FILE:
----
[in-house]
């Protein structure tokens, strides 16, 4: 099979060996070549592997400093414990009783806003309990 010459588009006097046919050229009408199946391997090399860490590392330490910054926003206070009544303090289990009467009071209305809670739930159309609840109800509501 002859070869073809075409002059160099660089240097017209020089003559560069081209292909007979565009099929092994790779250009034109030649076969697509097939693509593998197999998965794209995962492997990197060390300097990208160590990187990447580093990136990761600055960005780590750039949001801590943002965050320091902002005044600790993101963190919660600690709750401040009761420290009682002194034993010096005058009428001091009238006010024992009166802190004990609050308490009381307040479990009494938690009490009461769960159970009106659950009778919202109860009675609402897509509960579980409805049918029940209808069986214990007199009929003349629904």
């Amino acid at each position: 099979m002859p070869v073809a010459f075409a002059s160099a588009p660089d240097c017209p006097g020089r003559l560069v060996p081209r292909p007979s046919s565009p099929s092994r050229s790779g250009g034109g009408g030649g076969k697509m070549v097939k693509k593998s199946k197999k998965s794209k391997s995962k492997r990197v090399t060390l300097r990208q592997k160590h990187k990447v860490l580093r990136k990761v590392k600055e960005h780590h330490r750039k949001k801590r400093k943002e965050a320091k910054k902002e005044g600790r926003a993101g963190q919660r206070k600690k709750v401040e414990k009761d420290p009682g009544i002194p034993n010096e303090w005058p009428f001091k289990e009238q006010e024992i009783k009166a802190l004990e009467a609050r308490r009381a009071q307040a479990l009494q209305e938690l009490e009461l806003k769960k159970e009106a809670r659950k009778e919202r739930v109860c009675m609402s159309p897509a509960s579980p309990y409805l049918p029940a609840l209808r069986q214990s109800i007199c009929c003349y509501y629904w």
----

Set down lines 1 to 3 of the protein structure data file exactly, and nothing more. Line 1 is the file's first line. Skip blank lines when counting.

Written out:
[in-house]
């Protein structure tokens, strides 16, 4: 099979060996070549592997400093414990009783806003309990 010459588009006097046919050229009408199946391997090399860490590392330490910054926003206070009544303090289990009467009071209305809670739930159309609840109800509501 002859070869073809075409002059160099660089240097017209020089003559560069081209292909007979565009099929092994790779250009034109030649076969697509097939693509593998197999998965794209995962492997990197060390300097990208160590990187990447580093990136990761600055960005780590750039949001801590943002965050320091902002005044600790993101963190919660600690709750401040009761420290009682002194034993010096005058009428001091009238006010024992009166802190004990609050308490009381307040479990009494938690009490009461769960159970009106659950009778919202109860009675609402897509509960579980409805049918029940209808069986214990007199009929003349629904």
């Amino acid at each position: 099979m002859p070869v073809a010459f075409a002059s160099a588009p660089d240097c017209p006097g020089r003559l560069v060996p081209r292909p007979s046919s565009p099929s092994r050229s790779g250009g034109g009408g030649g076969k697509m070549v097939k693509k593998s199946k197999k998965s794209k391997s995962k492997r990197v090399t060390l300097r990208q592997k160590h990187k990447v860490l580093r990136k990761v590392k600055e960005h780590h330490r750039k949001k801590r400093k943002e965050a320091k910054k902002e005044g600790r926003a993101g963190q919660r206070k600690k709750v401040e414990k009761d420290p009682g009544i002194p034993n010096e303090w005058p009428f001091k289990e009238q006010e024992i009783k009166a802190l004990e009467a609050r308490r009381a009071q307040a479990l009494q209305e938690l009490e009461l806003k769960k159970e009106a809670r659950k009778e919202r739930v109860c009675m609402s159309p897509a509960s579980p309990y409805l049918p029940a609840l209808r069986q214990s109800i007199c009929c003349y509501y629904w």